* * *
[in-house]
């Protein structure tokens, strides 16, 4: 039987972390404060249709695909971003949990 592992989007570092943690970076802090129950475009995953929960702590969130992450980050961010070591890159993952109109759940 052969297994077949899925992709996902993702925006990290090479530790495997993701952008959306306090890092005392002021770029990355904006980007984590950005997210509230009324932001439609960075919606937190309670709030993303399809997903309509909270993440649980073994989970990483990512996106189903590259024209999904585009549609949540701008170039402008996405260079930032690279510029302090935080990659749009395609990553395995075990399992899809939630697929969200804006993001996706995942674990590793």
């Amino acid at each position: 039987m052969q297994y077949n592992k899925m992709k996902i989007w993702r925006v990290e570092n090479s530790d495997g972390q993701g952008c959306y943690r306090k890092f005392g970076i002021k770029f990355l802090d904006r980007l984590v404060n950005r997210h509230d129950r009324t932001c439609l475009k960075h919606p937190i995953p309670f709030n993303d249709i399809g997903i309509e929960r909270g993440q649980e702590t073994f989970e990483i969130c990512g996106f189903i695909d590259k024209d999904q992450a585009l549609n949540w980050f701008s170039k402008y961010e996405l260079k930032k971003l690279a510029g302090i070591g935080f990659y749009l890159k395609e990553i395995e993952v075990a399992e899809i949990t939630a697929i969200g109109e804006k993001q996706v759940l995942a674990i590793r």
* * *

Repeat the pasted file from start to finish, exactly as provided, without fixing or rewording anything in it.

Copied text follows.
[in-house]
């Protein structure tokens, strides 16, 4: 039987972390404060249709695909971003949990 592992989007570092943690970076802090129950475009995953929960702590969130992450980050961010070591890159993952109109759940 052969297994077949899925992709996902993702925006990290090479530790495997993701952008959306306090890092005392002021770029990355904006980007984590950005997210509230009324932001439609960075919606937190309670709030993303399809997903309509909270993440649980073994989970990483990512996106189903590259024209999904585009549609949540701008170039402008996405260079930032690279510029302090935080990659749009395609990553395995075990399992899809939630697929969200804006993001996706995942674990590793």
């Amino acid at each position: 039987m052969q297994y077949n592992k899925m992709k996902i989007w993702r925006v990290e570092n090479s530790d495997g972390q993701g952008c959306y943690r306090k890092f005392g970076i002021k770029f990355l802090d904006r980007l984590v404060n950005r997210h509230d129950r009324t932001c439609l475009k960075h919606p937190i995953p309670f709030n993303d249709i399809g997903i309509e929960r909270g993440q649980e702590t073994f989970e990483i969130c990512g996106f189903i695909d590259k024209d999904q992450a585009l549609n949540w980050f701008s170039k402008y961010e996405l260079k930032k971003l690279a510029g302090i070591g935080f990659y749009l890159k395609e990553i395995e993952v075990a399992e899809i949990t939630a697929i969200g109109e804006k993001q996706v759940l995942a674990i590793r």